BP Energy Outlook 2017
By Paul Homewood
BP have just published this year’s Energy Outlook, looking at energy trends and projections up to 2035.
These are the highlights:
With the world economy expected to nearly double, energy consumption will also rise by 31%, to 17.2 Mtoe in 2035.
This growth will take place outside the OECD, where energy consumption will effectively flatline.
Energy consumption in China will exceed that of the EU and US combined by 2025.
Although renewable energy will more than quadruple, its share of total energy will still only be 9% by 2035 (excl hydro).
Fossil fuels will remain dominant, with a share of 78%. Not only that, energy consumption from fossil fuels will actually increase by 18%, although coal consumption is expected to peak around 2030.
Emissions of CO2 will continue to climb, rising by 13%, and with no sign of peaking.
The IEA 450 scenario shows what how far emissions need to fall to achieve the goals set out in Paris.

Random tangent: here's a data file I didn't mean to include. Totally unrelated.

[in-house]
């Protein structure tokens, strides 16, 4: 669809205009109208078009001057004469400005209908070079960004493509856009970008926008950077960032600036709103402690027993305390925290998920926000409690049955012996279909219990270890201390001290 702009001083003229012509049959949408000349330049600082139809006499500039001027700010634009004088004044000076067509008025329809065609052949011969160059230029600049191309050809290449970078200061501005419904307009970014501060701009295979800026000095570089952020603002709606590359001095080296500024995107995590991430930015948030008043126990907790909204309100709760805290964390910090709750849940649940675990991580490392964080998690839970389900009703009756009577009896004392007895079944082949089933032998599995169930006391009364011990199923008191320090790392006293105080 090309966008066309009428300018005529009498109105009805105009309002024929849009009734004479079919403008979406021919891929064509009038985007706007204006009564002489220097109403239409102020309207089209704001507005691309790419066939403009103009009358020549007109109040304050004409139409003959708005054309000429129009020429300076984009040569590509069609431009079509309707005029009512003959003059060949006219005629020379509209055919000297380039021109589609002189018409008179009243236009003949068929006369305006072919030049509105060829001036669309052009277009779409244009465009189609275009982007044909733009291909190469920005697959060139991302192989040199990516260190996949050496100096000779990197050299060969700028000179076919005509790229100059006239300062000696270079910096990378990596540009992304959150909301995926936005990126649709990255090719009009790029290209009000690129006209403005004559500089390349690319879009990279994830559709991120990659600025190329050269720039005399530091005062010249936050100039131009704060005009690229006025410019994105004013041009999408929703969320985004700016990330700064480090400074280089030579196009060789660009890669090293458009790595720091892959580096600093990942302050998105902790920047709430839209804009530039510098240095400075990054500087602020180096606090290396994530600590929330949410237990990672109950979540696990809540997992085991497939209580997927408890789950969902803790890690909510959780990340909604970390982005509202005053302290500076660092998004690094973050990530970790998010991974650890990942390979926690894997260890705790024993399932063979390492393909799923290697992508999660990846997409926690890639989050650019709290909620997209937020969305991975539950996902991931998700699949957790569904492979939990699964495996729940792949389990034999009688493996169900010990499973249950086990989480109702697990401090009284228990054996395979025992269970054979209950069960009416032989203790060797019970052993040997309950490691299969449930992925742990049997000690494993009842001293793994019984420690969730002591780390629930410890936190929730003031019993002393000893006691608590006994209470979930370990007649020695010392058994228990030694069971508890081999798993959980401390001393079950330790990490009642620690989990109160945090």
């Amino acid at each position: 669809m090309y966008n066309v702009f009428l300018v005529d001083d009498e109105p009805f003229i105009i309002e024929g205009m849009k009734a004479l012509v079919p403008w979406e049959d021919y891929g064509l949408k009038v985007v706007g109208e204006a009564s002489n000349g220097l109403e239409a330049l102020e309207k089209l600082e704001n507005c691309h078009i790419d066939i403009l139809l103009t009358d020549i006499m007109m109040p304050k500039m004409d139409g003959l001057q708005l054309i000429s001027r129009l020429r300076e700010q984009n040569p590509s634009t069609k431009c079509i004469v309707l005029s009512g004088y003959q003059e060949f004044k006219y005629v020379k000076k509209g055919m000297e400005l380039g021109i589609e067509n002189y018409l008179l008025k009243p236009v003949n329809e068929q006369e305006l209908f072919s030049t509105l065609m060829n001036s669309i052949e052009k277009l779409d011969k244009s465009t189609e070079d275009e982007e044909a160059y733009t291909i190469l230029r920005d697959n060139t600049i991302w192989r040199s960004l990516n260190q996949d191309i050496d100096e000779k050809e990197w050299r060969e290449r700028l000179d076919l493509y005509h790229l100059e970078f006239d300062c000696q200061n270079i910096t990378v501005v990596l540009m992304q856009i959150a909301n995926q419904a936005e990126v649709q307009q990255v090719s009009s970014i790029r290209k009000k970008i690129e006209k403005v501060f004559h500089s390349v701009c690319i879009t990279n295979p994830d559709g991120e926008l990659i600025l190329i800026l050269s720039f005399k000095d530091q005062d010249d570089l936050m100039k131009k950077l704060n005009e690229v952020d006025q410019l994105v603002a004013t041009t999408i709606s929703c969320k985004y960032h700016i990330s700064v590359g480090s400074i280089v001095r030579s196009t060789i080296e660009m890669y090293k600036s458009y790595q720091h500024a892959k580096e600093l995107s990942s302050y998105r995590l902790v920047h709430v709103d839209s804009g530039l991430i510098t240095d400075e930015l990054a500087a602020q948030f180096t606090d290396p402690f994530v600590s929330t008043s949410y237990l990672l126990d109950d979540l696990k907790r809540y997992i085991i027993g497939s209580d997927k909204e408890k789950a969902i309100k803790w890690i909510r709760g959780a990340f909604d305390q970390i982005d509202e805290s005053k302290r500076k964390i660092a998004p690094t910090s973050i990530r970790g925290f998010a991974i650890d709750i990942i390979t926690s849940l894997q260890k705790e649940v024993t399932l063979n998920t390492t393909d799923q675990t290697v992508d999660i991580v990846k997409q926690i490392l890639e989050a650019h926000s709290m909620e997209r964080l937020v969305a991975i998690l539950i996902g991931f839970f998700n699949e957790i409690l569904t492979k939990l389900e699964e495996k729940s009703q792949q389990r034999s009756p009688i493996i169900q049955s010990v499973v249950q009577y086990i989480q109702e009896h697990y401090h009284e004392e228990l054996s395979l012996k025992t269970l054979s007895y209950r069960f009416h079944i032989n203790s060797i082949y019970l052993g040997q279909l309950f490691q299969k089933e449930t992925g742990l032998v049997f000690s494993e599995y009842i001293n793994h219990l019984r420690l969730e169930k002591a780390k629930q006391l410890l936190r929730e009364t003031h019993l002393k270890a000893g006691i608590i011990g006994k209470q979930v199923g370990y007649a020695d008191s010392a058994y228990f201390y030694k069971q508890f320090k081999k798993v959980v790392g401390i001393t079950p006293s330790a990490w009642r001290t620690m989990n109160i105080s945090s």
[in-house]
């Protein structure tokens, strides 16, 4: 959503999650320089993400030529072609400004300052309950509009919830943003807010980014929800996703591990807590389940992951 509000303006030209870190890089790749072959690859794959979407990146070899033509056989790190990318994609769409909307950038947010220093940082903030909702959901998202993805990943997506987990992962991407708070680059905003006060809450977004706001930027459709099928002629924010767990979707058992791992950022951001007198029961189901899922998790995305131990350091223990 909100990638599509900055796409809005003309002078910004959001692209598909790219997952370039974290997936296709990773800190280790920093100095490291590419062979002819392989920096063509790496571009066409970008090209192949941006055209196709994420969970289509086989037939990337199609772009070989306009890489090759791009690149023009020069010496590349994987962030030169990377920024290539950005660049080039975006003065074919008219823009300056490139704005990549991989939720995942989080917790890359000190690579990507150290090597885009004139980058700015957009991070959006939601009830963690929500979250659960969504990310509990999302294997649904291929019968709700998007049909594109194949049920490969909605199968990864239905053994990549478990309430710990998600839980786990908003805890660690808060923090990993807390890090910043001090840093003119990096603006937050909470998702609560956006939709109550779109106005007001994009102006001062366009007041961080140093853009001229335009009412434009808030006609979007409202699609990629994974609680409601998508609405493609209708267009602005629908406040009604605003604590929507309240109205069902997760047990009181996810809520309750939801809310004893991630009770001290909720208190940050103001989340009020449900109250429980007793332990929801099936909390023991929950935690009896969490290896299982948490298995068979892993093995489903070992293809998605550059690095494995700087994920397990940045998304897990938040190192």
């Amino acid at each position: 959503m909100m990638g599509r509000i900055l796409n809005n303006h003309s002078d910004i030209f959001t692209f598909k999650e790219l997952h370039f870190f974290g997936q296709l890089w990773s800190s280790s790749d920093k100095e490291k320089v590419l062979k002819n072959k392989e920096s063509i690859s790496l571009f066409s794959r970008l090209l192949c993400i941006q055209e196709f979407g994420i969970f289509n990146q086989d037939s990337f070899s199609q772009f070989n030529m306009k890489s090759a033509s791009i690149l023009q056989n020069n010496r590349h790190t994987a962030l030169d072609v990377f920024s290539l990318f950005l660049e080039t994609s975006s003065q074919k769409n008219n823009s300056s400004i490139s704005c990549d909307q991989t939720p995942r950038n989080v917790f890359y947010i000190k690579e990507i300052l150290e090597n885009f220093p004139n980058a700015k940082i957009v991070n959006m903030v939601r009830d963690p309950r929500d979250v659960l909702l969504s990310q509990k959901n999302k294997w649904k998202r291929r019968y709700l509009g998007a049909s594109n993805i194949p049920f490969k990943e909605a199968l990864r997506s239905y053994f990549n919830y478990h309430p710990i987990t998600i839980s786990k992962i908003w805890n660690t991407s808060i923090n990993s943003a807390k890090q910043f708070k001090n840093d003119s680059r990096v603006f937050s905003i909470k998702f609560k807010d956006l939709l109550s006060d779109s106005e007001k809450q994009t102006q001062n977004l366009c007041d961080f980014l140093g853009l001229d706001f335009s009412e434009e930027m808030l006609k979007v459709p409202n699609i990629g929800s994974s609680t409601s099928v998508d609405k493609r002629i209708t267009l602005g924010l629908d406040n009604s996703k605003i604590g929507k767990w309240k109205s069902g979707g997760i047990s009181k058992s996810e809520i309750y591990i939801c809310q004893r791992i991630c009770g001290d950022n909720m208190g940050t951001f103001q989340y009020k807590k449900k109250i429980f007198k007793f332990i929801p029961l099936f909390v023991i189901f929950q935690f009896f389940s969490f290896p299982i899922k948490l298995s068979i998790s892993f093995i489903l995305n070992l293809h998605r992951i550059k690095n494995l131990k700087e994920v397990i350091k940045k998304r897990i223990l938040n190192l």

While renewables share of power generation rises towards 40% on the back of massive subsidies, in the US, China and the rest of the world it will struggle to reach 20%.
It is claimed that renewables growth is driven by increasing competitiveness.
However, note the small print!
This is only the case because it is assumed there will be a carbon price of $60/t by 2035.
Interestingly they do not foresee much reduction in the cost of solar power, because PV module costs only account for a small proportion of total installation costs.
In contrast, they expect bigger drops on the cost of wind power, as productivity is improved.
BP’s Outlook does no differ materially from those of other organisations, such as the IEA and EIA:
In short, consumption of fossil fuels, particularly oil and gas will continue to increase throughout the period. This is despite a quadrupling of renewable, improvements in energy efficiency and the mass introduction of electric cars.
As a result, CO2 emissions will also carry on rising.